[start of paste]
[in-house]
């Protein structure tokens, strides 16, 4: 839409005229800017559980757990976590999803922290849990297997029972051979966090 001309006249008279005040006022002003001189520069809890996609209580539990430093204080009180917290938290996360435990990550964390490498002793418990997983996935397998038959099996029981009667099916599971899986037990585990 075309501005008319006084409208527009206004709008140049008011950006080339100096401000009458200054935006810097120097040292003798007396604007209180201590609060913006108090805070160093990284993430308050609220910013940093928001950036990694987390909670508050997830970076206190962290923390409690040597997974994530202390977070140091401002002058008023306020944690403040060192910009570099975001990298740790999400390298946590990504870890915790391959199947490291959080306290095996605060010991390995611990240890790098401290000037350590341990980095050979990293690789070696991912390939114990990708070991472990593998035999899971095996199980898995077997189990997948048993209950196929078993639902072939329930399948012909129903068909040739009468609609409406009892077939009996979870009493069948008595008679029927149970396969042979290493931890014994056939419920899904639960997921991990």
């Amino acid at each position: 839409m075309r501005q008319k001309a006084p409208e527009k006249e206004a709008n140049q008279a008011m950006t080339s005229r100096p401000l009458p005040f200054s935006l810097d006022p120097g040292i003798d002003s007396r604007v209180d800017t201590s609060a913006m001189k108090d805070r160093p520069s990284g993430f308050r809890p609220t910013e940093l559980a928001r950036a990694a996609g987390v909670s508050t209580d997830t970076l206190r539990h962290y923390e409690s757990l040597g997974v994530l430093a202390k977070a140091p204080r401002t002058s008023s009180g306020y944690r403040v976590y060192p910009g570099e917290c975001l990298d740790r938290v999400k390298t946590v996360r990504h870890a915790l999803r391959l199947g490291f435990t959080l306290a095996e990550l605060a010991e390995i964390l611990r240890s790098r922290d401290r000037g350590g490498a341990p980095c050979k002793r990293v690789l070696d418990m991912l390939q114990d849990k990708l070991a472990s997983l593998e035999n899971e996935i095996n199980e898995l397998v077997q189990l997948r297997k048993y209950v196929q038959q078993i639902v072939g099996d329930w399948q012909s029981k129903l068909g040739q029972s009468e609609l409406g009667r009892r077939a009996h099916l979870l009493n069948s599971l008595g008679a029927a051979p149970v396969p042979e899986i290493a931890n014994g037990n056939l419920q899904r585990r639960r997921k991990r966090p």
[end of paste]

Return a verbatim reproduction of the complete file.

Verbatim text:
[in-house]
């Protein structure tokens, strides 16, 4: 839409005229800017559980757990976590999803922290849990297997029972051979966090 001309006249008279005040006022002003001189520069809890996609209580539990430093204080009180917290938290996360435990990550964390490498002793418990997983996935397998038959099996029981009667099916599971899986037990585990 075309501005008319006084409208527009206004709008140049008011950006080339100096401000009458200054935006810097120097040292003798007396604007209180201590609060913006108090805070160093990284993430308050609220910013940093928001950036990694987390909670508050997830970076206190962290923390409690040597997974994530202390977070140091401002002058008023306020944690403040060192910009570099975001990298740790999400390298946590990504870890915790391959199947490291959080306290095996605060010991390995611990240890790098401290000037350590341990980095050979990293690789070696991912390939114990990708070991472990593998035999899971095996199980898995077997189990997948048993209950196929078993639902072939329930399948012909129903068909040739009468609609409406009892077939009996979870009493069948008595008679029927149970396969042979290493931890014994056939419920899904639960997921991990």
């Amino acid at each position: 839409m075309r501005q008319k001309a006084p409208e527009k006249e206004a709008n140049q008279a008011m950006t080339s005229r100096p401000l009458p005040f200054s935006l810097d006022p120097g040292i003798d002003s007396r604007v209180d800017t201590s609060a913006m001189k108090d805070r160093p520069s990284g993430f308050r809890p609220t910013e940093l559980a928001r950036a990694a996609g987390v909670s508050t209580d997830t970076l206190r539990h962290y923390e409690s757990l040597g997974v994530l430093a202390k977070a140091p204080r401002t002058s008023s009180g306020y944690r403040v976590y060192p910009g570099e917290c975001l990298d740790r938290v999400k390298t946590v996360r990504h870890a915790l999803r391959l199947g490291f435990t959080l306290a095996e990550l605060a010991e390995i964390l611990r240890s790098r922290d401290r000037g350590g490498a341990p980095c050979k002793r990293v690789l070696d418990m991912l390939q114990d849990k990708l070991a472990s997983l593998e035999n899971e996935i095996n199980e898995l397998v077997q189990l997948r297997k048993y209950v196929q038959q078993i639902v072939g099996d329930w399948q012909s029981k129903l068909g040739q029972s009468e609609l409406g009667r009892r077939a009996h099916l979870l009493n069948s599971l008595g008679a029927a051979p149970v396969p042979e899986i290493a931890n014994g037990n056939l419920q899904r585990r639960r997921k991990r966090p």